According to Mrs Beeton, ‘In December, the principal household duty lies in preparing for the creature comforts of those near and dear to us, so as to meet old Christmas with a happy face, a contented mind and a full larder’. If you’re still running around looking for a turkey that will fit in the oven and trying to remember who likes brandy butter with their pudding, you may be some way from this Zen-like state. If that’s the case, take a break and come on a trip to Christmas Day 1843, the year of ss Great Britain’s launch.
The first thing we notice is that Christmas dinner smells pretty much the same as it does in 2016. Middle- and upper-class families are having goose, some of them stuffing it with a couple of rabbits to make it go further. Rural working class households will probably have beef, given to them by their employer as a gift. Later in the century turkey overtakes goose as the popular choice. Dickens can take responsibility for this, as Scrooge, in his attempt to make amends, upgrades the Cratchits’ goose to a turkey. But on Christmas Day 1843 it’s only 6 days since A Christmas Carol was published, so a goose is still the thing.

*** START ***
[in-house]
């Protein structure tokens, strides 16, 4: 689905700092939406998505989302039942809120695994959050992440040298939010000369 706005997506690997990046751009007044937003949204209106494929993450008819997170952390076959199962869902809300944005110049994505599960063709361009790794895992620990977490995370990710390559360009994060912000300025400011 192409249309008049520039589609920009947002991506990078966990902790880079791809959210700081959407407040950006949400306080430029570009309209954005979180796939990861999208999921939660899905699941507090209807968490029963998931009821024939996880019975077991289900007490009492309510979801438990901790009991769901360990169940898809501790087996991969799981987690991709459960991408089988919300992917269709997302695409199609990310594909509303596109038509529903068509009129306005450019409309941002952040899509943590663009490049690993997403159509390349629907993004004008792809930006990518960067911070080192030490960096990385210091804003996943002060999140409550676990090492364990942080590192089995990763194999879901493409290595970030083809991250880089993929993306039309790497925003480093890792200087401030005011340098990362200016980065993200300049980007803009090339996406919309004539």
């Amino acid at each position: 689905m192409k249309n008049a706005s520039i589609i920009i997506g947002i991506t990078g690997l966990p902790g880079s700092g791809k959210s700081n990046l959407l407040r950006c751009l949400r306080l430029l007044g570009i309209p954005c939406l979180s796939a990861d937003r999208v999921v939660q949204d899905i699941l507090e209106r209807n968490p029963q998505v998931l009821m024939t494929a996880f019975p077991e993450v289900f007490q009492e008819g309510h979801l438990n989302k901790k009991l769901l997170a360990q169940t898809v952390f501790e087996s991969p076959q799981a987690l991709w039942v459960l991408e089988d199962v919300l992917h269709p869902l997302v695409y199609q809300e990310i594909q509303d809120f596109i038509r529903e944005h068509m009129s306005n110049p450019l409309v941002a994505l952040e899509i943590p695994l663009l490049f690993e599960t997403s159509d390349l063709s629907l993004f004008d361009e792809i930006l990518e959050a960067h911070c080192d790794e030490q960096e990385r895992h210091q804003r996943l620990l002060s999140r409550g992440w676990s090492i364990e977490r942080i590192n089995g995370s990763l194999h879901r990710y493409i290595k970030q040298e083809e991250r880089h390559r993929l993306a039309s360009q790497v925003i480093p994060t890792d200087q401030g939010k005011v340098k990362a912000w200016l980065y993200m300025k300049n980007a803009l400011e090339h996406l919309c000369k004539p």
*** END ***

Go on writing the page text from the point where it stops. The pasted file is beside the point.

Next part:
Our 1843 table will be groaning not just under the weight of the goose, but also the plum pudding. This will have been made on ‘Stir-up Sunday’, the day in Advent when the pudding and Christmas cake are made, in order to give them time to mature before Christmas Day. If they’re lucky, the family will find the trinkets that were dropped into the pudding mixture, which will predict their future in 1844. A coin spells wealth, a horseshoe good luck, a thimble spinsterhood and a ring marriage.
On the sideboard we can see a hamper from Fortnum and Mason, sent as a gift. Fifty years ago friends and family would have sent a huge Christmas pie, but hampers from the fashionable Piccadilly store are now much more modern and desirable.
It’s time to return to the 21st century, but let’s have a quick glass of Smoking Bishop first. The hot red wine, port, roasted oranges, sugar and spices will set us on our way. A couple of glasses of that and we might just be ready to head back to 2016 and meet Old Christmas with a happy face. Cheers!
Author: Rhian Tritton, Director of Interpretation, Collections and Education